We find no such issue. Fried alleges that his "lung cancer may have been caused by the illegal asbestos removal, or may have been aggravated by the illegal removals which occurred after his lung cancer became known to [Defendants]." Pls.' Sec. Am. Compl. at P 24. This is the only allegation Fried makes concerning the physical consequences of his asbestos exposure.
If supported by any evidence, this claim would of course create an issue for the factfinder, but a thorough examination of the record now before this Court reveals no such evidence. In opposing Intech's Motion, Fried offers a single expert opinion that merely describes the potential increased risk that results from significant asbestos exposure, and does not refer at all to the physical condition of Fried's lungs. See Pl.'s Resp. to Mot. of Def. for Part. Summ. J. at Ex. B. The deposition testimony attached to Intech's Motion as Exhibits C, D, and E, is similarly devoid of any basis on which a reasonable factfinder could conclude that asbestos exposure had tangible pleural consequences for Fried. Finally, it appears from Fried's Response to Intech's Motion that he abandons his one allegation of pleural damage when he argues (at page 2) that "he is not presently making a claim for compensation for his original onset of cancer or aggravation of cancer."
Thus we grant summary judgment as to Count VI and, in so doing, do not reach Intech's contention that Fried's current medical monitoring alleviates the need for any further medical surveillance.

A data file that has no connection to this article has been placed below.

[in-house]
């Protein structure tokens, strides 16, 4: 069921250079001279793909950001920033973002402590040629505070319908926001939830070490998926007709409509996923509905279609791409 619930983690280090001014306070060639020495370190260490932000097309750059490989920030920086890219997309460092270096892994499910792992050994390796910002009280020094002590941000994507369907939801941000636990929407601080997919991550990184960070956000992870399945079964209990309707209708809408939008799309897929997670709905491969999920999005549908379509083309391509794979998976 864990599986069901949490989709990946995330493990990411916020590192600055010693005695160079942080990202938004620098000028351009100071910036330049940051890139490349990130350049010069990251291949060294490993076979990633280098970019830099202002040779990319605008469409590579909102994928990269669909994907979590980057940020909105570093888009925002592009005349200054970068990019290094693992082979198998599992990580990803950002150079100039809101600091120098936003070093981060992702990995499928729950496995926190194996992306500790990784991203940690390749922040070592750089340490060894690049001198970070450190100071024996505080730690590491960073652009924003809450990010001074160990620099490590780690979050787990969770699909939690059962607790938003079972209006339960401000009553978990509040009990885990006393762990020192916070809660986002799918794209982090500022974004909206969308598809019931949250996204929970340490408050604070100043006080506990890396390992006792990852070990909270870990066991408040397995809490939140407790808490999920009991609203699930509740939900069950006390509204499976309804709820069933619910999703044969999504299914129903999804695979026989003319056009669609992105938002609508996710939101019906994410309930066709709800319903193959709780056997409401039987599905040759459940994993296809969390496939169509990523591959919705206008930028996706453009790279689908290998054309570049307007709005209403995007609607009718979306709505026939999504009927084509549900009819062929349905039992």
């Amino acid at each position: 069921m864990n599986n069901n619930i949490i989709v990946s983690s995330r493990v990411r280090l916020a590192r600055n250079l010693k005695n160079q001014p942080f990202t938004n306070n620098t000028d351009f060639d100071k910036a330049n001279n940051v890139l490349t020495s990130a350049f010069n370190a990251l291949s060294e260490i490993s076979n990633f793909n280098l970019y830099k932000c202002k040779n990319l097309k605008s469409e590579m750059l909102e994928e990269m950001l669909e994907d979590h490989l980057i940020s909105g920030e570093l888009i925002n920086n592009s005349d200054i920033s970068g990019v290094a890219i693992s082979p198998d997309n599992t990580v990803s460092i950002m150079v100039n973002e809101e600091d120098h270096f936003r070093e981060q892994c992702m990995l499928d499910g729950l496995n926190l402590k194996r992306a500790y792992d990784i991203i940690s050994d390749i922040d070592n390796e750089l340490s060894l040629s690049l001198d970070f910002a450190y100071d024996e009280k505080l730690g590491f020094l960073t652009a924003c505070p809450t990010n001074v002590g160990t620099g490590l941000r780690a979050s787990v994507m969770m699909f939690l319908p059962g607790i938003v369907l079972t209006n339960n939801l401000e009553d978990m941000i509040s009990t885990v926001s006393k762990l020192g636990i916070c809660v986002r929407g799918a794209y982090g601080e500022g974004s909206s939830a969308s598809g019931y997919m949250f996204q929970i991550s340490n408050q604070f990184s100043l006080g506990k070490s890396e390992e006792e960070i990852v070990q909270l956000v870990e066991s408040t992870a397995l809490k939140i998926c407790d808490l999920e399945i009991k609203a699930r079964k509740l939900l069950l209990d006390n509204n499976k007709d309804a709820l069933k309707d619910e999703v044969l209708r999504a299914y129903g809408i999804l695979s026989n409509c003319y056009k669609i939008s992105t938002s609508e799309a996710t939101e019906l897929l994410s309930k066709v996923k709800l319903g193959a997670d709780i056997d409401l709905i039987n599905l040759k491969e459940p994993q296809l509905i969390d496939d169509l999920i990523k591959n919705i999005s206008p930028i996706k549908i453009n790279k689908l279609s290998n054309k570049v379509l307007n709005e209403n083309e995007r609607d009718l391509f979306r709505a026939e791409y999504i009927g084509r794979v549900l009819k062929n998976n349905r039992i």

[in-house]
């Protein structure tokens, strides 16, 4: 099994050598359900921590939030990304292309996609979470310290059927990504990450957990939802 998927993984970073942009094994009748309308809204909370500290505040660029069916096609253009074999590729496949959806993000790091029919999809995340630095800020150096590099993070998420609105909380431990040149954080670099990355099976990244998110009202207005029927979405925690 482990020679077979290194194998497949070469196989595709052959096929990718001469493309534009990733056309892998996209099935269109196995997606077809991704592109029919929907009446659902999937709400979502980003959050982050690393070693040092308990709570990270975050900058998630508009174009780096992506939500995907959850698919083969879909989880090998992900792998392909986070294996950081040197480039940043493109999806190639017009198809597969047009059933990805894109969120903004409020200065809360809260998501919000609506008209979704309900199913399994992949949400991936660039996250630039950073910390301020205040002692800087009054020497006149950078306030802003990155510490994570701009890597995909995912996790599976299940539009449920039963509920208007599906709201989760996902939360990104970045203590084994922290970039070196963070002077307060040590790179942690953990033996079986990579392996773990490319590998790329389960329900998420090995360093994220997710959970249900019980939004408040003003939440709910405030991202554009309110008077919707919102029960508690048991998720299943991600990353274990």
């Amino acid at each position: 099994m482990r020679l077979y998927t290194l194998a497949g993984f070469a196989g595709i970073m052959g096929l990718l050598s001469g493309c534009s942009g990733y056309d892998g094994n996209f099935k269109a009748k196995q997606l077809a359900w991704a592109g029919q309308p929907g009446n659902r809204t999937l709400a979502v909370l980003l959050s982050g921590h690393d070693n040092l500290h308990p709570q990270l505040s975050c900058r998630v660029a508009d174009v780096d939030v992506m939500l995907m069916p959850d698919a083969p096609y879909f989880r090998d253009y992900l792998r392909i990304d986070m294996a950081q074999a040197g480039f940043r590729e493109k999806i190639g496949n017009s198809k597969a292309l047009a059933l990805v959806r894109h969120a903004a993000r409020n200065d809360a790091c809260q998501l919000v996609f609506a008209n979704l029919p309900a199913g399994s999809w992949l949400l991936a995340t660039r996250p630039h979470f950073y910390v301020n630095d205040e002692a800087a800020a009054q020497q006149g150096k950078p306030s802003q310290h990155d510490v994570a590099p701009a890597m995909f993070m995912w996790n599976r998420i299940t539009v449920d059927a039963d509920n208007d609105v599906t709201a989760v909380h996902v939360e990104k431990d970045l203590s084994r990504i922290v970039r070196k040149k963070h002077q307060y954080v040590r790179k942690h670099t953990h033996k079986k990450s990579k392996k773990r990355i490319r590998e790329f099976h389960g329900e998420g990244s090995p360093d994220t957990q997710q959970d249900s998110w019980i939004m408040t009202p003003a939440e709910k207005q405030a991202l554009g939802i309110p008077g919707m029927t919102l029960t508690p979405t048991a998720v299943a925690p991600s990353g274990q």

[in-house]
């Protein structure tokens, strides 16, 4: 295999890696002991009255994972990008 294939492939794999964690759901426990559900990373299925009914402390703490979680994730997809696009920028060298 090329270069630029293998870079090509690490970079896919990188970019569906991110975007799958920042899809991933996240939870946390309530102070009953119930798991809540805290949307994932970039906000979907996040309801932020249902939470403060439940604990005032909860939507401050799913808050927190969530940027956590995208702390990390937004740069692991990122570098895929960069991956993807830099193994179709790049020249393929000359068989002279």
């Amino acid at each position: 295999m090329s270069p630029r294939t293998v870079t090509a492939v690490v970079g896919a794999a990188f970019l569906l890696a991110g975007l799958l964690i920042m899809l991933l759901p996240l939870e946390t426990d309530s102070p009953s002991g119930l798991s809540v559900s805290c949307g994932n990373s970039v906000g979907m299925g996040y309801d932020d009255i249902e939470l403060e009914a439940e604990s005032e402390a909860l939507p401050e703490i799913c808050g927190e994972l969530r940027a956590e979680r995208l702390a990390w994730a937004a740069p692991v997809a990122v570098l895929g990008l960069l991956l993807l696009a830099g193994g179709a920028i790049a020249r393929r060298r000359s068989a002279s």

II. COUNT VII
Fried alleges in Count VII that Defendants' conduct created a public nuisance and again seeks damages for medical monitoring. Our finding that no genuine issue of material fact exists as to Fried's claim for medical monitoring in Count VI requires that we also grant summary judgment on Count VII.
In denying Intech's Motion to Dismiss with respect to Count VII, we held that Fried's allegation of asbestos exposure requiring medical monitoring gave Fried the standing necessary in a public nuisance suit. See Fried v. Sungard Recovery Services, 925 F. Supp. 375, 377-78 (E.D.Pa. 1996); see also Philadelphia Electric Co. v. Hercules, Inc., 762 F.2d 303, 315 (3d Cir.), cert. denied, 474 U.S. 980, 106 S. Ct. 384, 88 L. Ed. 2d 337 (1985) (requiring for standing to bring public nuisance suit a harm different from that suffered by other members of the public with respect to the right that is the subject of the nuisance); Restatement (Second) of Torts § 821C(2). Having concluded that Fried failed to produce evidence supporting the medical monitoring claim, Fried no longer alleges any injury that provides him standing to assert the public nuisance cause of action. Accordingly, we also grant summary judgment in Intech's favor on Count VII.
An appropriate Order follows.
AND NOW, this 12th of September, 1996, upon consideration of Defendant Intech Construction, Inc.'s Motion for Partial Summary Judgment on Counts VI and VII of Plaintiff Sigmund Fried's Second Amended Complaint, Plaintiff Sigmund Fried's Response, and Intech's Reply thereto, it is hereby ORDERED that Intech's Motion is GRANTED and Counts VI and VII of Fried's Second Amended Complaint are dismissed with prejudice.
BY THE COURT:
J. CURTIS JOYNER, J.